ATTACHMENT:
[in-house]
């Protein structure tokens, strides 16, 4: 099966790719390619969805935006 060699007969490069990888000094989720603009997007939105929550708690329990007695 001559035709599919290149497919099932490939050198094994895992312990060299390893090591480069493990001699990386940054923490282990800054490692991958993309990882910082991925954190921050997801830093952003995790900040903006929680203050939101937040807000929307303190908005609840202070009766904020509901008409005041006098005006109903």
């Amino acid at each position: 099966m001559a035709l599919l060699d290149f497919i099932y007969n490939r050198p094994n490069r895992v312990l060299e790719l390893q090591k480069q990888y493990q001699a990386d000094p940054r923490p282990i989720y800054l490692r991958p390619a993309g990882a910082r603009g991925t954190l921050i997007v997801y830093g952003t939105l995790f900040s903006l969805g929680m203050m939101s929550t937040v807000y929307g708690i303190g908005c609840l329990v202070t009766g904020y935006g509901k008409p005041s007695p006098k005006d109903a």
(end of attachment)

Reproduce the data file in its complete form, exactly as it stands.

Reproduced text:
[in-house]
């Protein structure tokens, strides 16, 4: 099966790719390619969805935006 060699007969490069990888000094989720603009997007939105929550708690329990007695 001559035709599919290149497919099932490939050198094994895992312990060299390893090591480069493990001699990386940054923490282990800054490692991958993309990882910082991925954190921050997801830093952003995790900040903006929680203050939101937040807000929307303190908005609840202070009766904020509901008409005041006098005006109903």
């Amino acid at each position: 099966m001559a035709l599919l060699d290149f497919i099932y007969n490939r050198p094994n490069r895992v312990l060299e790719l390893q090591k480069q990888y493990q001699a990386d000094p940054r923490p282990i989720y800054l490692r991958p390619a993309g990882a910082r603009g991925t954190l921050i997007v997801y830093g952003t939105l995790f900040s903006l969805g929680m203050m939101s929550t937040v807000y929307g708690i303190g908005c609840l329990v202070t009766g904020y935006g509901k008409p005041s007695p006098k005006d109903a």